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“L” Moveà (Ball centered)à When the player dribbling puts his foot on the ball, rolls it back between his/her legs and is then flicked with the inside of foot to the opposite side. Two distinct different touches are used with two different parts of the foot.
Key Technical Points – Player must again be “light” on their feet with knees bent in order to get the appropriate touch with the bottom/sole of the foot and then the inside of the foot. The dribbler must have the ball out in front in order to “pull” it back inwards and then flick it behind the heal of the opposite foot while keeping the plant foot (opposite foot) on the ground. The entire plant foot must remain on the ground. When done incorrectly the heel will come up. The flick part of the sequence is done using the “inside knuckle” of the big toe to be exact. The flick should also turn the toe and ankle slightly inward as the knee comes up. Balance is another critical motor skill as the player is on only one foot for the duration of the move.
Key Tactical Points – The “L” move can be used to change direction when dribbling and a defender cuts off a passing or shooting angle. It usually requires a defender over-committing to one side or “diving-in” when the ball is pushed off the lead foot.
Progression – #1 – Similar to other dribbling moves and skills, the application of the arm and leg backswing can further increase the effectiveness of the move as the motions (simulating a shot being taken) can slow down an opponents ability to defend properly as the brain their must process what the attacker might do. #2 – The “L” move can be done as one fluid movement in a quicker fashion as the bottom of the foot rolls the ball outward (not backward) and is then seamlessly transitioned to the inside of the foot without ever losing touch of the ball. #3 – The “L” move can be used as a quick pass out of tight space with then the player on the ball needs to create an angle or lane to find a teammate. Instead of a soft flick when using it as a dribbling move, a longer backswing of the leg and stronger flick of the ball is needed for the pass.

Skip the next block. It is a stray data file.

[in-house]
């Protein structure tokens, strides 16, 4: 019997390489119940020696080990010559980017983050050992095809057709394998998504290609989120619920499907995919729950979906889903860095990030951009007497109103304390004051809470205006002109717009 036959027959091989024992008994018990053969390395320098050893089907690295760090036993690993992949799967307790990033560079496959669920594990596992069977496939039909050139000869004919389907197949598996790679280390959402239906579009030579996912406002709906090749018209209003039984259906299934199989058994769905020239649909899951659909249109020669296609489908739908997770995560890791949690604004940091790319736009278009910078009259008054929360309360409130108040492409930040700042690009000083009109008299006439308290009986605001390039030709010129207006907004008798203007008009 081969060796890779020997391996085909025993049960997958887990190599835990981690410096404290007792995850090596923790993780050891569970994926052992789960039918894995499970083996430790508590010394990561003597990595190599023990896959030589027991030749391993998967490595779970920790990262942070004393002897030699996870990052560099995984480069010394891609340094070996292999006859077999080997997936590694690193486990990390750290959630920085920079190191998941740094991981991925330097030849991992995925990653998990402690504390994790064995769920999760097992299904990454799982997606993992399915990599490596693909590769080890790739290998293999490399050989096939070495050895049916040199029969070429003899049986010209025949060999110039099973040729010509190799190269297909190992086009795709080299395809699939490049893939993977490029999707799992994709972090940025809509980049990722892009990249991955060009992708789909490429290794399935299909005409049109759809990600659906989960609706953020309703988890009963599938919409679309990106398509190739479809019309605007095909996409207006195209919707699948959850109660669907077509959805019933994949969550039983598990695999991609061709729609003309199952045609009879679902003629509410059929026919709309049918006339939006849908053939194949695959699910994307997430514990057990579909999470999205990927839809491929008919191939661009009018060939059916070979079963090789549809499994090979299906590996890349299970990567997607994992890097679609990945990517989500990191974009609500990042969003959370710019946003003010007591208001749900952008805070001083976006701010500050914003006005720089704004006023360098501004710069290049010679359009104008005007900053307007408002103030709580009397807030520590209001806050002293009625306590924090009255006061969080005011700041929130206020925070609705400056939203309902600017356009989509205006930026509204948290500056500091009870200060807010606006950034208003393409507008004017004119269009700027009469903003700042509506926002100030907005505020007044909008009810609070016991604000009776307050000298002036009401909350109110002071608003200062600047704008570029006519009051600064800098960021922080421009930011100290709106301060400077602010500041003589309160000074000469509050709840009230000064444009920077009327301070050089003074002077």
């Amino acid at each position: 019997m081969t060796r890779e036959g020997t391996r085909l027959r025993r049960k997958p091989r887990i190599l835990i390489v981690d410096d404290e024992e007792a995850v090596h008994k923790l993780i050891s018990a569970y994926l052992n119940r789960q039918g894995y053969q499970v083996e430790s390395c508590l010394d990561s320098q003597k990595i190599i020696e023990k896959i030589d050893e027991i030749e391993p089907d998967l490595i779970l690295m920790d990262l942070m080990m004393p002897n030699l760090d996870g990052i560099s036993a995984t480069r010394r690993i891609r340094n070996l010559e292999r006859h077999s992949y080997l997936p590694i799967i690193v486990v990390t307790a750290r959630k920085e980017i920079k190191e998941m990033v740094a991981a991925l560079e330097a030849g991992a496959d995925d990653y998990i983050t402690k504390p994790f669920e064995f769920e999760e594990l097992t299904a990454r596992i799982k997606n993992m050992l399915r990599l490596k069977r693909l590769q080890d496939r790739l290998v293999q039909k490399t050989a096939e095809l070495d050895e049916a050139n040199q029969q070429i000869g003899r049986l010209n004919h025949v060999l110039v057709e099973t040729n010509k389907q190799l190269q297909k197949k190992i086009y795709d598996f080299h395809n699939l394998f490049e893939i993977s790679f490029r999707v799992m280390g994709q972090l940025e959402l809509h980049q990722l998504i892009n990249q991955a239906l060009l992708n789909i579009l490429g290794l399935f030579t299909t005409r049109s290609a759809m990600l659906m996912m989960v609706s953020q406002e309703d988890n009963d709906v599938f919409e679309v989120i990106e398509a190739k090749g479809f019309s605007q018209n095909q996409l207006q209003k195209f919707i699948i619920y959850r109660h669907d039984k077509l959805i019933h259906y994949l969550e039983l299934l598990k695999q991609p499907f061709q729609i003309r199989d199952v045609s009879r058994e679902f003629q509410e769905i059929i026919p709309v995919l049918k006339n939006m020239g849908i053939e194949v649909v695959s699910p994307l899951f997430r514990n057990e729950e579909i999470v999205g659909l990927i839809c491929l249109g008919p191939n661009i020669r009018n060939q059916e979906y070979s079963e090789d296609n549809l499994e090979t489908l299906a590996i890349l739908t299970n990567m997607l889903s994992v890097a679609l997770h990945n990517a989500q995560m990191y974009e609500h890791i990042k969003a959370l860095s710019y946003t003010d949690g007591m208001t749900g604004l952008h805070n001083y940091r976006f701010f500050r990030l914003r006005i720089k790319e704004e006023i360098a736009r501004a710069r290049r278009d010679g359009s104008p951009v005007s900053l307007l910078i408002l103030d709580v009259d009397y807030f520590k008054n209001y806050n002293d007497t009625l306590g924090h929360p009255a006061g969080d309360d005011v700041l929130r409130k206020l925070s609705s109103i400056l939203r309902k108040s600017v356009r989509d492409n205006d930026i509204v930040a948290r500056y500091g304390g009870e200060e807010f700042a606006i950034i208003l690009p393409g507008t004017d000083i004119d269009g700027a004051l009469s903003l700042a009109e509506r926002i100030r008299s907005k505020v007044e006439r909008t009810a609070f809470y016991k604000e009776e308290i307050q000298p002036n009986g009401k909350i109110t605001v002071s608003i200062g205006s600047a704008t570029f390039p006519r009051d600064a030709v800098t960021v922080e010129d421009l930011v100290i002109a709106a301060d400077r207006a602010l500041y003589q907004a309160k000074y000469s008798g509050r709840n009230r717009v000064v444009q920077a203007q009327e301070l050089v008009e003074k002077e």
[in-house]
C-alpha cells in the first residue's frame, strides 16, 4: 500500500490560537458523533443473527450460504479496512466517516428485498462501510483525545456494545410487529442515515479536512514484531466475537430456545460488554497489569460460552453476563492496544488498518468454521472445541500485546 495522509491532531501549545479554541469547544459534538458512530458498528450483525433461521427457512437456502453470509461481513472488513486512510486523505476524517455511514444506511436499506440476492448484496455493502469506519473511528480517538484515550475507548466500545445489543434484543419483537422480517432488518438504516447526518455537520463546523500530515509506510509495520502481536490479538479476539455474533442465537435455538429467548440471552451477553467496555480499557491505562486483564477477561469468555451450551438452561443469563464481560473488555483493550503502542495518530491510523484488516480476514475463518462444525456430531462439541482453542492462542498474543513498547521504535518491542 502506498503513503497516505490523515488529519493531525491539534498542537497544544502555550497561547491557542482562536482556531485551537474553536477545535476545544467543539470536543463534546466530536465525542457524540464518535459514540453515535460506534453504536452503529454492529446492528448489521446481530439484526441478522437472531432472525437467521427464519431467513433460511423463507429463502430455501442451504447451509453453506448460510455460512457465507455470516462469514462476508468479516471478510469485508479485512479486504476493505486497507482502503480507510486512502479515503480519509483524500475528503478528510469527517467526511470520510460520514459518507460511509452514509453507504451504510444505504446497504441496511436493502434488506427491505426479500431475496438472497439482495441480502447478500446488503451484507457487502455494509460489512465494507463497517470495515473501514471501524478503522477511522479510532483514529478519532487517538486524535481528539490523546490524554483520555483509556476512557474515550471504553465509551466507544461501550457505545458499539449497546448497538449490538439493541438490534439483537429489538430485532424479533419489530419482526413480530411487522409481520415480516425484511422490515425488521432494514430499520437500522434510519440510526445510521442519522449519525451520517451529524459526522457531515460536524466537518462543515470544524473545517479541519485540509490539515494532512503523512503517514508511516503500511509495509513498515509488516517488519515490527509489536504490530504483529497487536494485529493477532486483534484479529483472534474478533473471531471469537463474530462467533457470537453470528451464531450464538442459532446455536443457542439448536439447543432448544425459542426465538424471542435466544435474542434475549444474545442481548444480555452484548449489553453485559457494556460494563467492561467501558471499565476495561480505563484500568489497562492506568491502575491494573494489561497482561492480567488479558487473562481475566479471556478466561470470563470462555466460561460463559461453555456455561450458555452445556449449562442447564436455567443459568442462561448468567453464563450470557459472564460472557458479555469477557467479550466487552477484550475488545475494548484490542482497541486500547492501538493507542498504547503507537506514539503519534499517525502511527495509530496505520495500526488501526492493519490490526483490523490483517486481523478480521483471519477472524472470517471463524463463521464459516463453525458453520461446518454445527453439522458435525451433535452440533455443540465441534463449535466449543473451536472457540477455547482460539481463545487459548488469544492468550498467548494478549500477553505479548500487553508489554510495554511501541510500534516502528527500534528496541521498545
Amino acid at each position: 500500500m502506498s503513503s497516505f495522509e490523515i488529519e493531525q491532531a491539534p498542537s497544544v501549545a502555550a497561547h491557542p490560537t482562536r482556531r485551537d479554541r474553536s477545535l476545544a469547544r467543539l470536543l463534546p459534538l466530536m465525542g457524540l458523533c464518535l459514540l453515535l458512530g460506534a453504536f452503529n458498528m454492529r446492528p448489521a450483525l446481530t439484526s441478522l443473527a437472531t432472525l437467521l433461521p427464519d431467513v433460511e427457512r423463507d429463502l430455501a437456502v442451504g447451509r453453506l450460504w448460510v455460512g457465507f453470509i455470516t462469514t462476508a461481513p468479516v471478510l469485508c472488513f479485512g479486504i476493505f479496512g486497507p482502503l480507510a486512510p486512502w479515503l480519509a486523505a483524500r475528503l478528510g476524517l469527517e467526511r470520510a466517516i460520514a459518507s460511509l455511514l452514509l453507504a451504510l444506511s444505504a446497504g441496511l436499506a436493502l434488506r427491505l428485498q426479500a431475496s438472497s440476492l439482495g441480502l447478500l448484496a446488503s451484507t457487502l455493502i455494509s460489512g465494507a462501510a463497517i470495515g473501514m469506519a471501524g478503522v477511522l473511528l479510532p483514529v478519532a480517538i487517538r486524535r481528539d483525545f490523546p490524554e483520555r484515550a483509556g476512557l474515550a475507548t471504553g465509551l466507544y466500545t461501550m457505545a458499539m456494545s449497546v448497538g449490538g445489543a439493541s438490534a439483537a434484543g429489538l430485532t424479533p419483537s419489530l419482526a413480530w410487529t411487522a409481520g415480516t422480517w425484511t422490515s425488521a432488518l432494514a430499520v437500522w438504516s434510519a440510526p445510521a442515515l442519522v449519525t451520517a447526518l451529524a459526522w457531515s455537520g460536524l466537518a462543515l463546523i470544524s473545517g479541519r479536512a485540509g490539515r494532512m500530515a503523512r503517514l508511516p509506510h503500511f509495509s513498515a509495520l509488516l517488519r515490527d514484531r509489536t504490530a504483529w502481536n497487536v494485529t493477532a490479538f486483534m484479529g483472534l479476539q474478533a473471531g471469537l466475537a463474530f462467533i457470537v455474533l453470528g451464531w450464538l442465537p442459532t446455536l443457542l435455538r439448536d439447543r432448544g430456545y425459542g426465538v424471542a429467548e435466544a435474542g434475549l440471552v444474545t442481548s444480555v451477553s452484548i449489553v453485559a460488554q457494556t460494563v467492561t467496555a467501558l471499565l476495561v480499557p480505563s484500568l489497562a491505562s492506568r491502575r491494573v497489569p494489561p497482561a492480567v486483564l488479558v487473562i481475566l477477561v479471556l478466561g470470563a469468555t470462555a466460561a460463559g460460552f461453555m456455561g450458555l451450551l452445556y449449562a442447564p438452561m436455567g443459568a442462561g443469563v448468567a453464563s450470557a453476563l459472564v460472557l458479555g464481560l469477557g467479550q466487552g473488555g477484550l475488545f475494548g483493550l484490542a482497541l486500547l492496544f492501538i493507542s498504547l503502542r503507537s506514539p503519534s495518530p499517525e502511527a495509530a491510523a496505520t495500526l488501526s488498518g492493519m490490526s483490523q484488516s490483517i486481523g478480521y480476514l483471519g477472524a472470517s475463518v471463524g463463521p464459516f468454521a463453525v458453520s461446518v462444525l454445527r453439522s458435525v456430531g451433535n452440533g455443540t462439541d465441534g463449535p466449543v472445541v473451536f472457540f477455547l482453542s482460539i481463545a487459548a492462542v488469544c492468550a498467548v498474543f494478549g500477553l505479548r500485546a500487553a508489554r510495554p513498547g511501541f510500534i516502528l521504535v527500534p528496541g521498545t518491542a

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Inside “V” (Puskas)à (Ball centered)à When the player dribbling puts the sole of the foot on the ball and then pushes the ball with the inside of the same foot in a “V” or “L” shape.
Key Technical Points – For the “V”, player must be light on their feet. Toe-up when pulling the ball back into the body, opening and swiveling the hip as the ball is moved from the sole/bottom of the foot to the inside. For the “L”, ball is simply pulled back past the plant foot, and then pushed to the (same) side with the inside of the foot. Move must be done quickly.
Key Tactical Points – The “V” is most effective when the attacker is dribbling at a defender from an angle. As the ball is touched forward with the lead foot (“baiting” the defender) and the defender reaches in the ball is pulled back into the body and immediately pushed out on an angle to eliminate the committed defender. The “L” is most effective when a defender is coming from the side or even behind the attacking player with the ball. The attacking player must have good field awareness and vision as the defender will be coming from an angle that is either slightly in his/her peripheral vision or out of view completely. When the “L” is performed correctly, it will be at the last second as the unsuspecting defender approaches and will subsequently run right by the player dribbling not expecting the move or trying to get into a better defensive position.